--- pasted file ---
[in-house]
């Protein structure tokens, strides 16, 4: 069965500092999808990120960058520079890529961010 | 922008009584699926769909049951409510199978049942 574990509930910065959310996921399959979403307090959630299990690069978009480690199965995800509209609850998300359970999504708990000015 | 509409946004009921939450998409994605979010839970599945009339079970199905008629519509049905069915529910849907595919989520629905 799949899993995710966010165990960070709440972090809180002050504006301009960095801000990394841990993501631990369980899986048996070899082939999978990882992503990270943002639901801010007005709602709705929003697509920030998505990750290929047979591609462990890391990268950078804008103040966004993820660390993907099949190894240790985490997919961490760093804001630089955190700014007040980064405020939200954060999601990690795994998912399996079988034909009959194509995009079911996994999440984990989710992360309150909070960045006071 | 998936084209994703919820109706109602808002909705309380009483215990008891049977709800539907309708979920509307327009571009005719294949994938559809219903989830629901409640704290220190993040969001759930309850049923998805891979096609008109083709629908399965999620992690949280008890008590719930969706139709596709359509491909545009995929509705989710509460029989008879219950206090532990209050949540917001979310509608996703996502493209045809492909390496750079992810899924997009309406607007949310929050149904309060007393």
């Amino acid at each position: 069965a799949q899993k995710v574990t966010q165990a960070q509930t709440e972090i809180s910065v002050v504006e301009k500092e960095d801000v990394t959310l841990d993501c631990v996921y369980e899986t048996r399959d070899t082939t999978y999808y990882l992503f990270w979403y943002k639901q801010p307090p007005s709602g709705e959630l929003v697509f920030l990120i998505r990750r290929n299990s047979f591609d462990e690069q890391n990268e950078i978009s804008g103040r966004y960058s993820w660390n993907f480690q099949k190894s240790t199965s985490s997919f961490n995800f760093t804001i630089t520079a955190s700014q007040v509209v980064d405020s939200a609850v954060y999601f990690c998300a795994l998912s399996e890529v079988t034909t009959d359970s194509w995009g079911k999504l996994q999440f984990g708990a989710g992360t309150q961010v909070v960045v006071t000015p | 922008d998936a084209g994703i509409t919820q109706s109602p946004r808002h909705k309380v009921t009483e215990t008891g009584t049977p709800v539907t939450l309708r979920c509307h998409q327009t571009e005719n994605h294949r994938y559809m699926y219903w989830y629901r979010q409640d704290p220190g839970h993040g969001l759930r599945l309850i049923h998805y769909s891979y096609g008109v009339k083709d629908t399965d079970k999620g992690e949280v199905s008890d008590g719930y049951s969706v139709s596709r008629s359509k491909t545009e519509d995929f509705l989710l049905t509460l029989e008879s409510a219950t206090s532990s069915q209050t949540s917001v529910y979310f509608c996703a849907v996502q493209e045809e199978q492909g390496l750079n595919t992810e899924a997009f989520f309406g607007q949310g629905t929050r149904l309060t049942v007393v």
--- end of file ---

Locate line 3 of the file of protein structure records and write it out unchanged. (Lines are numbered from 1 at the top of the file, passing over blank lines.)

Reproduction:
């Amino acid at each position: 069965a799949q899993k995710v574990t966010q165990a960070q509930t709440e972090i809180s910065v002050v504006e301009k500092e960095d801000v990394t959310l841990d993501c631990v996921y369980e899986t048996r399959d070899t082939t999978y999808y990882l992503f990270w979403y943002k639901q801010p307090p007005s709602g709705e959630l929003v697509f920030l990120i998505r990750r290929n299990s047979f591609d462990e690069q890391n990268e950078i978009s804008g103040r966004y960058s993820w660390n993907f480690q099949k190894s240790t199965s985490s997919f961490n995800f760093t804001i630089t520079a955190s700014q007040v509209v980064d405020s939200a609850v954060y999601f990690c998300a795994l998912s399996e890529v079988t034909t009959d359970s194509w995009g079911k999504l996994q999440f984990g708990a989710g992360t309150q961010v909070v960045v006071t000015p | 922008d998936a084209g994703i509409t919820q109706s109602p946004r808002h909705k309380v009921t009483e215990t008891g009584t049977p709800v539907t939450l309708r979920c509307h998409q327009t571009e005719n994605h294949r994938y559809m699926y219903w989830y629901r979010q409640d704290p220190g839970h993040g969001l759930r599945l309850i049923h998805y769909s891979y096609g008109v009339k083709d629908t399965d079970k999620g992690e949280v199905s008890d008590g719930y049951s969706v139709s596709r008629s359509k491909t545009e519509d995929f509705l989710l049905t509460l029989e008879s409510a219950t206090s532990s069915q209050t949540s917001v529910y979310f509608c996703a849907v996502q493209e045809e199978q492909g390496l750079n595919t992810e899924a997009f989520f309406g607007q949310g629905t929050r149904l309060t049942v007393v």